> providers
> >>>> are not forcing them to it.  But if providers start forcing people to
> IPv6
> >>>> -- particularly if you're among the first providers to do so --
> you'll lose
> >>>> customers.
> >>>>
> >>>> Damned if you do, damned if you don't.
> >>>>
> >>>>
> >>>> On Mon, Sep 17, 2012 at 9:30 AM, Britt Dodd <brittman914 at gmail.com>
> >>>> wrote:
> >>>>>
> >>>>> Someone needs to inform IgLou of this. They evidentially haven't read
> >>>>> the news and don't believe its a problem. I guess they bought a huge
> >>>>> block of IPv4 addresses back in the day....I had inquired about IPv6
> >>>>> addresses and say said they haven't looked into IPv6 because there
> >>>>> wasn't enough demand for them.
> >>>>>
> >>>>> On Sun, Sep 16, 2012 at 10:59 PM, Alan Blount <
> zeroasterisk at gmail.com>
> >>>>> wrote:
> >>>>> > Sounds like a very interesting topic. Alas I am not going to be
> >>>>> > helpful with
> >>>>> > the answers to these questions, but I'll be very interested to hear
> >>>>> > them.
> >>>>> >
> >>>>> >
> >>>>> >
> >>>>> >
> >>>>> > On Sep 16, 2012, at 3:25 PM, Barton Chittenden <
> bartonski at gmail.com>
> >>>>> > wrote:
> >>>>> >
> >>>>> > On September 14, RIPE NCC, the European regional internet registry,
> >>>>> > started
> >>>>> > allocating IP addresses from its last /8 address block. This is the
> >>>>> > beginning of the end of the allocation of the IPv4 address space
> >>>>> > (i.e.
> >>>>> > addresses of the form xxx.xxx.xxx.xxx) as we know it. Allocation of
> >>>>> > IPv4
> >>>>> > addresses in Europe is now strictly rationed.
> >>>>> >
> >>>>> > ARIN (American Registry of Internet Numbers) will be down to its
> last
> >>>>> > /8 by
> >>>>> > this time next year.
> >>>>> >
> >>>>> > The long term solution to this problem is to start using IPv6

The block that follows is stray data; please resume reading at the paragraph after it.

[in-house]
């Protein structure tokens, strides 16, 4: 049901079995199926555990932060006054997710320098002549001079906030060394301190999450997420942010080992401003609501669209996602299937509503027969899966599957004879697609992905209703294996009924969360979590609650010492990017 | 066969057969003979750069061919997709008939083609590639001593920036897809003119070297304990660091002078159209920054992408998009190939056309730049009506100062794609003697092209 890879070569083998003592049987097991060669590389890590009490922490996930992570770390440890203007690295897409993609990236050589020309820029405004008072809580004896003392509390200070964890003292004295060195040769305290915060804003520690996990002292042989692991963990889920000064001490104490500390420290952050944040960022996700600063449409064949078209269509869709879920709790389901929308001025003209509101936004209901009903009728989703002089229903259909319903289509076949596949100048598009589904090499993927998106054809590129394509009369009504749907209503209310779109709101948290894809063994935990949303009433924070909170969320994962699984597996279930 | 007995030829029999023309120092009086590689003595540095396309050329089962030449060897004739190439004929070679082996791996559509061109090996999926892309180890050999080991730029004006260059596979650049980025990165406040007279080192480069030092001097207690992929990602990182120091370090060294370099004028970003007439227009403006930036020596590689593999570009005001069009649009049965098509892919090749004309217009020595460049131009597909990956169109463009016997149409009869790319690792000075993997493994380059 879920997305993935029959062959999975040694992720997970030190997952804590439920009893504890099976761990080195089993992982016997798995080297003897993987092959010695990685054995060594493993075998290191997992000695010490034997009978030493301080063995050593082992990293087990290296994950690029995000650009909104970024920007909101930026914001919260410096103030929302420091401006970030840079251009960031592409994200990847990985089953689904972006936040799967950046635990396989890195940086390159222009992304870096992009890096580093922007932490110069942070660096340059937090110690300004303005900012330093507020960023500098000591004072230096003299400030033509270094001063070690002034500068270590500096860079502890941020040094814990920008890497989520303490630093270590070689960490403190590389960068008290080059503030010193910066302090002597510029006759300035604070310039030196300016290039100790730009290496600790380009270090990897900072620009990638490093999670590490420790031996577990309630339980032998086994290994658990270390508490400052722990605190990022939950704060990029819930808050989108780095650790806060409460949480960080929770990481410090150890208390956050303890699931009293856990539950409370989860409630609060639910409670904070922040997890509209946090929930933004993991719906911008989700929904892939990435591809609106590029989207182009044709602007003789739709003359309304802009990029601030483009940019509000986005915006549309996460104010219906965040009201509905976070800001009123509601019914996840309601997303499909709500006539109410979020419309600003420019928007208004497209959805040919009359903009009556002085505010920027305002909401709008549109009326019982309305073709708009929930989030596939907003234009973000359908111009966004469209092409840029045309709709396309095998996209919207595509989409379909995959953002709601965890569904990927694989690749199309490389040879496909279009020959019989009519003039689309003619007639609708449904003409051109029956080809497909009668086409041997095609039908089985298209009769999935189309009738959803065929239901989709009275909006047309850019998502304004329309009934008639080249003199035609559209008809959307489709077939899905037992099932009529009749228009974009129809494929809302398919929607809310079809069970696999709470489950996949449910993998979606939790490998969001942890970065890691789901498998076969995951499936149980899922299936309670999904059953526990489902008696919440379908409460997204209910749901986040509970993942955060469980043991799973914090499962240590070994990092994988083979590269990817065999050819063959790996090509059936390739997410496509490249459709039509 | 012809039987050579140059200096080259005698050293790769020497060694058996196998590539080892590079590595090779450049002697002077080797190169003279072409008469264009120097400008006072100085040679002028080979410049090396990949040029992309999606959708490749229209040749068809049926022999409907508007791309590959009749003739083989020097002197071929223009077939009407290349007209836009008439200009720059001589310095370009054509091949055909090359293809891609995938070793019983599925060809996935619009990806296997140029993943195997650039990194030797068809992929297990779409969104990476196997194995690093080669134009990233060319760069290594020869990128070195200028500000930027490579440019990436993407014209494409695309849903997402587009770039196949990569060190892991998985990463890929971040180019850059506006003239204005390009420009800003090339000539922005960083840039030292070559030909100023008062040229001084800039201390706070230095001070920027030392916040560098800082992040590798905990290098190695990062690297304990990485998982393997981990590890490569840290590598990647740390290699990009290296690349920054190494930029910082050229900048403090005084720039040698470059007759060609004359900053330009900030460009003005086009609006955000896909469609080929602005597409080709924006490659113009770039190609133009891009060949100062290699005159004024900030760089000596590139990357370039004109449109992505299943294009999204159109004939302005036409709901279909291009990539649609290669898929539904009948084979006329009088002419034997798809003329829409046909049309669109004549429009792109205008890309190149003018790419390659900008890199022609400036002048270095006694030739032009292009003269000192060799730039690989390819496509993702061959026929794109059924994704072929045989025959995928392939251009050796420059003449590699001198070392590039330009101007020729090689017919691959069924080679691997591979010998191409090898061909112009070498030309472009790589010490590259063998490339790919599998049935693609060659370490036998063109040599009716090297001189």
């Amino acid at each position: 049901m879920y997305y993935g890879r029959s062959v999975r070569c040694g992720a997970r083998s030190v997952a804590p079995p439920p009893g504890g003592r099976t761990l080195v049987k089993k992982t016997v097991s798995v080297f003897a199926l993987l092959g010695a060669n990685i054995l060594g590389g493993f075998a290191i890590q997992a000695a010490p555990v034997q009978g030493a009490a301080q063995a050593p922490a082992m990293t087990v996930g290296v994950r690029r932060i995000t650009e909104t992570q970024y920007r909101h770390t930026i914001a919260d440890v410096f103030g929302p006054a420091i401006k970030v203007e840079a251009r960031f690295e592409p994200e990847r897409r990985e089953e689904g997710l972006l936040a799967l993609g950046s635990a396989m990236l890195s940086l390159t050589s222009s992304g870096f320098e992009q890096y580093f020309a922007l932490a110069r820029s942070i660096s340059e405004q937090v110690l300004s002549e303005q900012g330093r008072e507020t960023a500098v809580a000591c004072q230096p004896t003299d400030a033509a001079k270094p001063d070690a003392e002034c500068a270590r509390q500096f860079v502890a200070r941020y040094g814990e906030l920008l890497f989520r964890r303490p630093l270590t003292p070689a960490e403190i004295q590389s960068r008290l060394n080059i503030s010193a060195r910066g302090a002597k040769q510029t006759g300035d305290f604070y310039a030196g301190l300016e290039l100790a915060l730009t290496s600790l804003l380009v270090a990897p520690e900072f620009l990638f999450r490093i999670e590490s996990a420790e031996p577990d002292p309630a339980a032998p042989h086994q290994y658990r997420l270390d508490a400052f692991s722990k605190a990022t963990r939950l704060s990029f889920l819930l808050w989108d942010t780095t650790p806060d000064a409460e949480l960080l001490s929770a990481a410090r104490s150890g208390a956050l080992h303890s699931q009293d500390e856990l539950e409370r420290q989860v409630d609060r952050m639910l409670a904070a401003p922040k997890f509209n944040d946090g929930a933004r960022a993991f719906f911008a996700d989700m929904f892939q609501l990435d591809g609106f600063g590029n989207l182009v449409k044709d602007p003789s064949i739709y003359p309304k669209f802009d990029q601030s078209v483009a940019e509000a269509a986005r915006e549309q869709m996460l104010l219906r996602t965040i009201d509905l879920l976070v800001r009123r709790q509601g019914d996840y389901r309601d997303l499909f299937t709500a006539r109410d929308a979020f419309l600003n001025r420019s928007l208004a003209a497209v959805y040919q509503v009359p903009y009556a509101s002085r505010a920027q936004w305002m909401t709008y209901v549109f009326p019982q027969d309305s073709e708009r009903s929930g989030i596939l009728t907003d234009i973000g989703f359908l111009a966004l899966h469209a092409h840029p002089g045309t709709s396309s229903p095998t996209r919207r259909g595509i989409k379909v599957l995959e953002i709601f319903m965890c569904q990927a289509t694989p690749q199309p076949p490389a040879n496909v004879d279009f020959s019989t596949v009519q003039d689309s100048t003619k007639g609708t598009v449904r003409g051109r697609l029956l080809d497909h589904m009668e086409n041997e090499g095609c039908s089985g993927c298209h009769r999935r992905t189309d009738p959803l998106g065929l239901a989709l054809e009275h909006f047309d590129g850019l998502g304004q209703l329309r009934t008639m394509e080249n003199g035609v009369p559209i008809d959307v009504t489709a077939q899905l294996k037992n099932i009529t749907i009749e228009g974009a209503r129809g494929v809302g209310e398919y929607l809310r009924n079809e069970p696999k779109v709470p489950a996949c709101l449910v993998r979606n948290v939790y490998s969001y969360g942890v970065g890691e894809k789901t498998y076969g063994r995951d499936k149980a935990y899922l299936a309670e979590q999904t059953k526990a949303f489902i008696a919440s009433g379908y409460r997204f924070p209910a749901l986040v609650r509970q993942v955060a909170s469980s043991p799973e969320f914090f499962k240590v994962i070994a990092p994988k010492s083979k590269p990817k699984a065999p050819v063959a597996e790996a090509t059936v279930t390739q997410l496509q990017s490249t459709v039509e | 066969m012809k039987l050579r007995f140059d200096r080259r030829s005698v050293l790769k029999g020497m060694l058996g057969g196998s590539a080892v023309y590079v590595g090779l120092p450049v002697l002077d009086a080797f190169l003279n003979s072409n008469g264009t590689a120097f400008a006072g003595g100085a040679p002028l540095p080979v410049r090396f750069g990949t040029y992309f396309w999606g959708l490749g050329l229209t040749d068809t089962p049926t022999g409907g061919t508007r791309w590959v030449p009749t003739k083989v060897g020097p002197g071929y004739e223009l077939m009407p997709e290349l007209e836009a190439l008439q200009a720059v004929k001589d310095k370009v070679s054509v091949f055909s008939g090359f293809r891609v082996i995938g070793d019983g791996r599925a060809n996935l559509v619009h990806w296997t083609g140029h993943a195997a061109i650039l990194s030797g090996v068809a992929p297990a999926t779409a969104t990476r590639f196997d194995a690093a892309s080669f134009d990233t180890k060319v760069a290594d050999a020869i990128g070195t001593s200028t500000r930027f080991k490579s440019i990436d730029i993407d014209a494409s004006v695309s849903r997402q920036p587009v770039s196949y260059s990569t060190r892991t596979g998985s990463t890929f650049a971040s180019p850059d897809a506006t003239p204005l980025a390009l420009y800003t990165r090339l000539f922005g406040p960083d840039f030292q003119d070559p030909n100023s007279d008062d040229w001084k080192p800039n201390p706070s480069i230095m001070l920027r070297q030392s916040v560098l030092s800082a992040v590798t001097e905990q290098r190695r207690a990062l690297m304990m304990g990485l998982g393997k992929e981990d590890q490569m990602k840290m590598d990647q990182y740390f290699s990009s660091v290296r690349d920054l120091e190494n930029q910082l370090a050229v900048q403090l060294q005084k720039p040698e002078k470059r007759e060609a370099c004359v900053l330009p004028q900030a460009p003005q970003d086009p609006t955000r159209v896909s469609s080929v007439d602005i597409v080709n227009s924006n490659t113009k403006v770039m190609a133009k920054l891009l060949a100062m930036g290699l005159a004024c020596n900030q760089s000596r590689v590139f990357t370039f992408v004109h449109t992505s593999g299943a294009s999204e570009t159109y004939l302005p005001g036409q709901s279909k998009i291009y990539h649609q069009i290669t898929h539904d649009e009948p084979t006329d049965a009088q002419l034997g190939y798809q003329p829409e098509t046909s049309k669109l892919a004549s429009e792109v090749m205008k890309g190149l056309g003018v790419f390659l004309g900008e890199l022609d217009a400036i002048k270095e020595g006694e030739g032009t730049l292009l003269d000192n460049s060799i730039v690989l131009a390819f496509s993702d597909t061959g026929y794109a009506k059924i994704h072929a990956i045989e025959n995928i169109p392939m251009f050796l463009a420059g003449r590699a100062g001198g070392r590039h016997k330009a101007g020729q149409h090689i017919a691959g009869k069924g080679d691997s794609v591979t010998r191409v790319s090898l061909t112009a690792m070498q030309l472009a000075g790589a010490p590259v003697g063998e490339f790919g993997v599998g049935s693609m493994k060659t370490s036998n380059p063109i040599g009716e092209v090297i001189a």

> >>>>> > addresses,
> >>>>> > which are essentially unlimited (The address space is so large that
> >>>>> > you
> >>>>> > could assign about a thousand times the current internet address
> >>>>> > space to
> >>>>> > each cell of every one of the 7 billion people on earth).
> >>>>> >
> >>>>> > The problem of switching to IPv6 is a chicken-and-egg problem:
> >>>>> > internet
> >>>>> > users won't switch to IPv6 addresses because there are very few
> sites
> >>>>> > that
> >>>>> > they can connect to which use IPv6, and no content providers use
> IPv6
> >>>>> > addresses because no-one visits via IPv6. Most ISPs don't provide
> >>>>> > IPv6
> >>>>> > addresses (or if they do, no-one realizes that they do).
> >>>>> >
> >>>>> > There are some short-term solutions, but they destroy the
> >>>>> > point-to-point
> >>>>> > nature of the internet which can cause problems.
> >>>>> >
> >>>>> > I have a decent handle on what's happening and why, but I have zero
> >>>>> > experience with setting up a network using IPv6... in many ways, it
> >>>>> > should
> >>>>> > be transparent (as IPv4 is... you connect your computer to a router
> >>>>> > via cat5
> >>>>> > cable or wireless, and you're connected). Obviously, it's not quite
> >>>>> > that
> >>>>> > easy, if it was, we would all be using IPv6 and we wouldn't be
> >>>>> > worrying
> >>>>> > about running out of address space.
> >>>>> >
> >>>>> > I was wondering if some of the local network gurus could give a
> talk
> >>>>> > about
> >>>>> > this:
> >>>>> >
> >>>>> > A primer on IP addresses in general
> >>>>> > What physical steps do I need to take to set up an IPv6 network?
> >>>>> > (e.g. a
> >>>>> > LAN).
> >>>>> > Are there any issues involved with running both IPv4 and IPv6 on
> the
> >>>>> > same
> >>>>> > network?
> >>>>> > How do I connect to the internet via IPv6?
> >>>>> > Will my ISP provide IPv6 addresses?
> >>>>> > Are there security issues involved with using IPv6, and if so, how
> do
> >>>>> > I fix
> >>>>> > these?
> >>>>> > ...
> >>>>> >
> >>>>> > Any takers? I would be willing to do the presentation, but, as I
> >>>>> > said, I
> >>>>> > have zero practical experience, and I think that the topic deserves
> >>>>> > more
> >>>>> > than hand-waving.
> >>>>> >
> >>>>> > --Barton
> >>>>> >
> >>>>> > _______________________________________________
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> >>>>> >
> >>>>> >
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> >>>>> >
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> >>>>>
> >>>>
> >>>>
> >>>>
> >>>> --
> >>>> {+} Jeff Squyres
> >>>>
> >>>> _______________________________________________
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> >>>>